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FIVE Filipino designers showed their mettle late last month in Singapore’s first virtual fashion show. The project, conceptualized by Daniel Boey, with the cooperation of AP Media, was presented in the last days of August via an immersive 3D website, thefrontrow.style. The show featured several local and regional designers from the Asia-Pacific area.
The Filipino designers presented their lines collectively in a fashion film called Inception, The Pilipinas Project. The designers were Jesus “Jojie” Lloren, Paolo Raymundo of Paradox Vested Relics, Ezra Santos, Bea Samson, and Furne One. The film was helmed by Creative Director Ariel Lozada, with video direction by Paolo Abella.
A veteran fashion designer and TV personality, Mr. Lloren showed a collection of curated pieces from past collections. His segment was filmed in a manner that was both hypnotic and meditative, appropriate for a collection called “Faith is My Shelter.” It begins with a dress reminiscent of the paintings of Piet Mondrian, except where one usually thinks of solid and opaque blocks of color, Mr. Lloren’s collection is made of sheer and light fabric, creating a dissonance in the construction’s strict geometry and its material. Next came a model dressed in a black window skirt, with a black square on a sheer beaded background on the bodice. The effect serves to make the torso negative space for the rest of the body. The look is completed by a salakot (a Philippine cone-shaped hat) draped with a black veil.
More opulent creations succeed this, showing off a shining leopard suit under a leopard opera coat, and gray hoods and cloaks topping off a dress with fabric pieces depicting a church. Both of these outfits were interspersed with their original sketches. A yellow dress, meanwhile, had pleats on the bodice’s bust and shoulders, folded in a way that suggested the pages of a book. Finally, elbow-length plum gloves and a leather cowl serve to frame a statement rendered in beadwork: “Ginapos ako ng mga mananakop; sinakal at pinagsamantalahan (I was chained by the invaders, strangled and abused).”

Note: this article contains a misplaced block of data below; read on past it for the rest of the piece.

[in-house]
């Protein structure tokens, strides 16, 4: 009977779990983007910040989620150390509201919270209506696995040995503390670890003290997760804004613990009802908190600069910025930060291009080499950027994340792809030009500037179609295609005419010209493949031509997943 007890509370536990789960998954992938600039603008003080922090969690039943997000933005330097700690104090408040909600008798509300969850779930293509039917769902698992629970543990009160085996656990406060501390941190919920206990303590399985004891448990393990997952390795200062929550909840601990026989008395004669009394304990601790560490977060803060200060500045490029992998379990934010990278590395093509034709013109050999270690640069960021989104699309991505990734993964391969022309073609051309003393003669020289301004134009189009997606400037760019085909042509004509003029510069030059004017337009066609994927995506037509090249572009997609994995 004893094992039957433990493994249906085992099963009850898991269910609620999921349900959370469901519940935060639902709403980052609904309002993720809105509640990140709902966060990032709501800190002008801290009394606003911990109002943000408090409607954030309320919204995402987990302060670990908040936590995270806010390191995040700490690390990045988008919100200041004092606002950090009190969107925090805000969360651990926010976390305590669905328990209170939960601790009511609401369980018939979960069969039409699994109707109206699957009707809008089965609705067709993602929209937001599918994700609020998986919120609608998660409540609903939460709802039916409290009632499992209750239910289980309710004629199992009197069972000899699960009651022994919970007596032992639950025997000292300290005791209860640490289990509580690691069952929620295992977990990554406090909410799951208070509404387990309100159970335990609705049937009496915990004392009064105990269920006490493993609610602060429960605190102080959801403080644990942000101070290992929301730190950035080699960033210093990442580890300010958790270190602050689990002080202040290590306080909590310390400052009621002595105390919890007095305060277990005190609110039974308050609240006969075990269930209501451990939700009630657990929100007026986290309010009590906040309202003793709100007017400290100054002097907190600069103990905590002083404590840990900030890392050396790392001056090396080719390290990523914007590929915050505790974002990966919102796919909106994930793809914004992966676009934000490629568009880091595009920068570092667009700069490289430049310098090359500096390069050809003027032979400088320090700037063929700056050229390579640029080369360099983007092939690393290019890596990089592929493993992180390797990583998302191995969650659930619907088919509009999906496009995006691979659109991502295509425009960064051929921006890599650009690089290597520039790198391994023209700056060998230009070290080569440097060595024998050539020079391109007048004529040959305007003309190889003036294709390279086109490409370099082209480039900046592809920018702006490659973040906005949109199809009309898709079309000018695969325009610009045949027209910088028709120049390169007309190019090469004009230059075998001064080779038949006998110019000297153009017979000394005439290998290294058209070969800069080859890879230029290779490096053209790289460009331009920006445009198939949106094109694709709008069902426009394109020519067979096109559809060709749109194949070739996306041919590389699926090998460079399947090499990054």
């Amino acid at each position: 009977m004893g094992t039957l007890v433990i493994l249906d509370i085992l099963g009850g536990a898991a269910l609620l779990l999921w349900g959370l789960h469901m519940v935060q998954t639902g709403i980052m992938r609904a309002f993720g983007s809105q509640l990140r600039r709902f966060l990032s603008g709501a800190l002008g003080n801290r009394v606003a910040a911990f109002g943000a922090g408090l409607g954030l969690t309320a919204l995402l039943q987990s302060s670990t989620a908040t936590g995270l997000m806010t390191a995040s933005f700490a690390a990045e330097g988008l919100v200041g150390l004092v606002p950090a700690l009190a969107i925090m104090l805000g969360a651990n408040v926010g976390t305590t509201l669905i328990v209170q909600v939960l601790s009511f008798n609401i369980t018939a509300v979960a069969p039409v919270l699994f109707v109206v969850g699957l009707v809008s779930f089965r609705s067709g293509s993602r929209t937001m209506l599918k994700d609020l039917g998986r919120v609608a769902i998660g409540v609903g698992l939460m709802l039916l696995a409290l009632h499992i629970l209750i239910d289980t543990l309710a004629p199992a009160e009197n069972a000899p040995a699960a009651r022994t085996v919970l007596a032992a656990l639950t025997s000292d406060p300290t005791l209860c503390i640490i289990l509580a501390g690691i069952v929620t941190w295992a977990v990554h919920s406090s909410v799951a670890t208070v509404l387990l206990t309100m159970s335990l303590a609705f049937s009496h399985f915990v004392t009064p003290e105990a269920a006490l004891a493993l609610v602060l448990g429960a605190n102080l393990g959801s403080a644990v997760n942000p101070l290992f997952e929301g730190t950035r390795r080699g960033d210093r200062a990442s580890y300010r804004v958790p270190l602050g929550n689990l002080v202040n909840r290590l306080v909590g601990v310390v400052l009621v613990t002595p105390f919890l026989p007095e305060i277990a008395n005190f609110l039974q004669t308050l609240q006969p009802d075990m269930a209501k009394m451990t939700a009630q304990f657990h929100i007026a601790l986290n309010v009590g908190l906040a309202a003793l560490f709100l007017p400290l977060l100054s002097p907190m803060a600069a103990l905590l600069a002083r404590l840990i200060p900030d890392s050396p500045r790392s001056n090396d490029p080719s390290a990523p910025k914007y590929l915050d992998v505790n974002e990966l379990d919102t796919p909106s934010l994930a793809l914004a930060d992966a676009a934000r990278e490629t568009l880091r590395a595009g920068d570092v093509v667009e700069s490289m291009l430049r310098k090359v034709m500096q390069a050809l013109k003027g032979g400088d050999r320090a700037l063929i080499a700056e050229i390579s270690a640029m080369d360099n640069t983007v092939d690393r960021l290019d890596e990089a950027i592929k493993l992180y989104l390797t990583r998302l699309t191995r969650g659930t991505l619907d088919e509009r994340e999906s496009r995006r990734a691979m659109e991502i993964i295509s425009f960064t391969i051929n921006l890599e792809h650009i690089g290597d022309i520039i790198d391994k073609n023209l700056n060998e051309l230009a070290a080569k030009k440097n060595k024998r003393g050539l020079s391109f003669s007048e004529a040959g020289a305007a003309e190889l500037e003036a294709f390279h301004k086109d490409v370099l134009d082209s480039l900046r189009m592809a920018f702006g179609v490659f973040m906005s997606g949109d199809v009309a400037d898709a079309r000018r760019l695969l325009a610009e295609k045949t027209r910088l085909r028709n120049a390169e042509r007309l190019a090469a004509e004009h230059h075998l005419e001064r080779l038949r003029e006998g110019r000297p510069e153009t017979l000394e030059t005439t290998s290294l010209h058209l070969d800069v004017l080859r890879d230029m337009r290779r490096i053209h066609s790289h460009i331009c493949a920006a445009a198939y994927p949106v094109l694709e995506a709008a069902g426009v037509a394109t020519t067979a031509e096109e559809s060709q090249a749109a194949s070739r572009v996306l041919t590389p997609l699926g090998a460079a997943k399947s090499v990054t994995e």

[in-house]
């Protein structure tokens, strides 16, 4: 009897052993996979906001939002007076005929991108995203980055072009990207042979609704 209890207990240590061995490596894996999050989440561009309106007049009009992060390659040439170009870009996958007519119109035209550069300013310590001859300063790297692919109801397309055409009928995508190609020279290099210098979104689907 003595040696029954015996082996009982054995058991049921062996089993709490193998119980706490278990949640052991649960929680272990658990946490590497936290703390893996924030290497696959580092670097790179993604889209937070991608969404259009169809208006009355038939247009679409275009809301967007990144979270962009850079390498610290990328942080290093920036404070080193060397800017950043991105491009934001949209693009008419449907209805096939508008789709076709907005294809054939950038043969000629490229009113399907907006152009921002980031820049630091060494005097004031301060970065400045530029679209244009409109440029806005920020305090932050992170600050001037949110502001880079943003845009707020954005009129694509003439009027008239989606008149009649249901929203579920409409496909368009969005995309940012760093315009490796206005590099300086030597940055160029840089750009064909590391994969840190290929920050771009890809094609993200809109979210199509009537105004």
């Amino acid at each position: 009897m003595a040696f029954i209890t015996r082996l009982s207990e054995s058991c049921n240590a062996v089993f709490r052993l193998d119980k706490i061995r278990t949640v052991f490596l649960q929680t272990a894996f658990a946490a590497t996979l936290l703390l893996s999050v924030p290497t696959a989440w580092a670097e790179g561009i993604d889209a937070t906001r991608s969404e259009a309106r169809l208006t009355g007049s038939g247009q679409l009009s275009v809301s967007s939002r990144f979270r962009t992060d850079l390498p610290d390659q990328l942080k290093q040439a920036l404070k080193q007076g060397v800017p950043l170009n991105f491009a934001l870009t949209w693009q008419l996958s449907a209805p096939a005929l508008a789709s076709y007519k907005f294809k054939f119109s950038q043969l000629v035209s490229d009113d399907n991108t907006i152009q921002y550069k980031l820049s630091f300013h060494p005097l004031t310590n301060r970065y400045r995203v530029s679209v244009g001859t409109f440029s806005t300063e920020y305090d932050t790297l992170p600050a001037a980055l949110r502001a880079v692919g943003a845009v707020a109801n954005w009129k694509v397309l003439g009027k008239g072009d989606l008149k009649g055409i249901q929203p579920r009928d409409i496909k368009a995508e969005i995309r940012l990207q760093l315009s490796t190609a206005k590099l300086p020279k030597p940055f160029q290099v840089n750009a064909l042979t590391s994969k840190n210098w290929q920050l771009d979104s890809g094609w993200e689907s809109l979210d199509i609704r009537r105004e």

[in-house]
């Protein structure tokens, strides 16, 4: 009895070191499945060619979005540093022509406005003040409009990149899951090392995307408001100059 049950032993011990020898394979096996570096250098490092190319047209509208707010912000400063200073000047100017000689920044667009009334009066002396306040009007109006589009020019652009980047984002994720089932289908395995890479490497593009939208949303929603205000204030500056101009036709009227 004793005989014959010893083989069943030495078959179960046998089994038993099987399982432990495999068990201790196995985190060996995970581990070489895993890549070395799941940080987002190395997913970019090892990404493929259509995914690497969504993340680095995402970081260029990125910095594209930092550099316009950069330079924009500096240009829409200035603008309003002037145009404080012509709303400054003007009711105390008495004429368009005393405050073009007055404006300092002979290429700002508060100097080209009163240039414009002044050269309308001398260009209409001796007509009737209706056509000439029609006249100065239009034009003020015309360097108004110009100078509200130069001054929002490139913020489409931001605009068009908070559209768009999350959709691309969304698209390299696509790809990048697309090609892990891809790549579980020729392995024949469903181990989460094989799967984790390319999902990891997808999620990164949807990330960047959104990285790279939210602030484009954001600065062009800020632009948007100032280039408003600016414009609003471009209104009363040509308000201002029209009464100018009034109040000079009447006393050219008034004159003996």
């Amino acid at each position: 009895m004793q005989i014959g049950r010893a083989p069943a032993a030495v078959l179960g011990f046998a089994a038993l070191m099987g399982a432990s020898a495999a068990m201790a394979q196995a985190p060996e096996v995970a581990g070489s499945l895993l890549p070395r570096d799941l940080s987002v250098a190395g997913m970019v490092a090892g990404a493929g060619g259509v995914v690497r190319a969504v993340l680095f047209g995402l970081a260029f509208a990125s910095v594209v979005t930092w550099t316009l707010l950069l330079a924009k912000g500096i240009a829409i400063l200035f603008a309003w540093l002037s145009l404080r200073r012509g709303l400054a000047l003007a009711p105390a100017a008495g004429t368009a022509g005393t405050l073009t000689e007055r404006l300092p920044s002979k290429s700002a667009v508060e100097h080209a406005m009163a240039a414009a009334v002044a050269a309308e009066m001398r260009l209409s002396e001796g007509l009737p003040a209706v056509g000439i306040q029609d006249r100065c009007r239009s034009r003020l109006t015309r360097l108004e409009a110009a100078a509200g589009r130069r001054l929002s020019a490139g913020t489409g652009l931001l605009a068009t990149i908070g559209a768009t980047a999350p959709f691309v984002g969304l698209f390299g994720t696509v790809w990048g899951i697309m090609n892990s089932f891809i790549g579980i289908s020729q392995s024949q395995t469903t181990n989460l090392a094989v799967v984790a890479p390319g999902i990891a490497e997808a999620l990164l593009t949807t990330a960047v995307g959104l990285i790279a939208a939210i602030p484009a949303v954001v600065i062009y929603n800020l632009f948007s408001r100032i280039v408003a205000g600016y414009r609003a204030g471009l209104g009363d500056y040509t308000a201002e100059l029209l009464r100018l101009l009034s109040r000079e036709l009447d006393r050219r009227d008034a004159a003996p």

Meanwhile, Mr. Santos, a Dubai-based designer known to dress royalty, showed a collection of lovely sheer gowns dressed up with gold and crystals. Beautifully draped, with clearly elaborate work and almost Byzantine detail, it gives a glimpse of the lifestyle of those people Mr. Santos usually dresses. The end of his segment transitions to a black dress in feathers and tulle, the dress sweeping a staircase as it moved upward.
Mr. One, a compatriot and Dubai contemporary of Mr. Santos, showed his collection via music video clips and award show honors in a segment called “Stars Shine in The Dark.” Mr. One showed videos of the celebrities who have worn his clothes, while wearing them: we noted Katy Perry, Beyonce, Jennifer Lopez, Shakira, Mariah Carey, and Ariana Grande, though there were some we might have missed.
Meanwhile, less opulent creations were shown by relatively young designers Mr. Raymundo and Ms. Samson. Mr. Raymundo’s brand Paradox Vested Relics showed avant-garde clothes made with upcycled materials, or at least the notion of them; Ms. Samson showed delightful printed silks suggestive of paintings and portals.
THE STATE OF FASHION
The designers and the directors were interviewed after the film by talk show veteran Boy Abunda. Mr. Abella, who directed the film, said, “I think early on, when we were conceptualizing with Ariel (Lozada), we didn’t want to just do a simple runway show video. Not even a traditional fashion film. It was really more of a hybrid between fashion film, brand video — something that kind of communicates more ideologies and the creative process of the designer, rather than a particular collection.”
“We wanted to highlight the designers, and get the people to know them, what their clothes are about, what their designs are about, and let that be the highlight; not a particular piece, or a particular collection,” he said during an interview on YouTube late last month.
Mr. Lozada, meanwhile, said, “Fashion at the moment is in a very indecisive state. It doesn’t know where it’s going. The reason why I said ‘yes’ to this project — I was trying to go with the reset process, and wanted to make sure that our piece would be an introduction of designers. We have no intention of selling the clothes, neither selling ourselves — or market ourselves. I was more into image perception.”
“I’m optimistic. I know that fashion does survive this, as it has survived world crises before,” said Mr. Lloren, responding to a question about his thoughts on the pandemic. “Now I’m working on making my designs more sustainable. I’m still studying the market. What does the market want, post-COVID? Is it something that I can do? Is there something I can offer them, that would make them interested in having clothes by me?”
On the same theme, Mr. Raymundo said, “Creativity can never be obsolete. Invention will never be obsolete. Fashion will never be obsolete. I think fashion as an extension of culture, is human nature. It will just evolve.”
See the show and the interview here: https://youtu.be/Rig4n_FqWlY. Note that the video is occasionally taken down because of Furne One’s section that uses the music of the artists he has dressed. — Joseph L. Garcia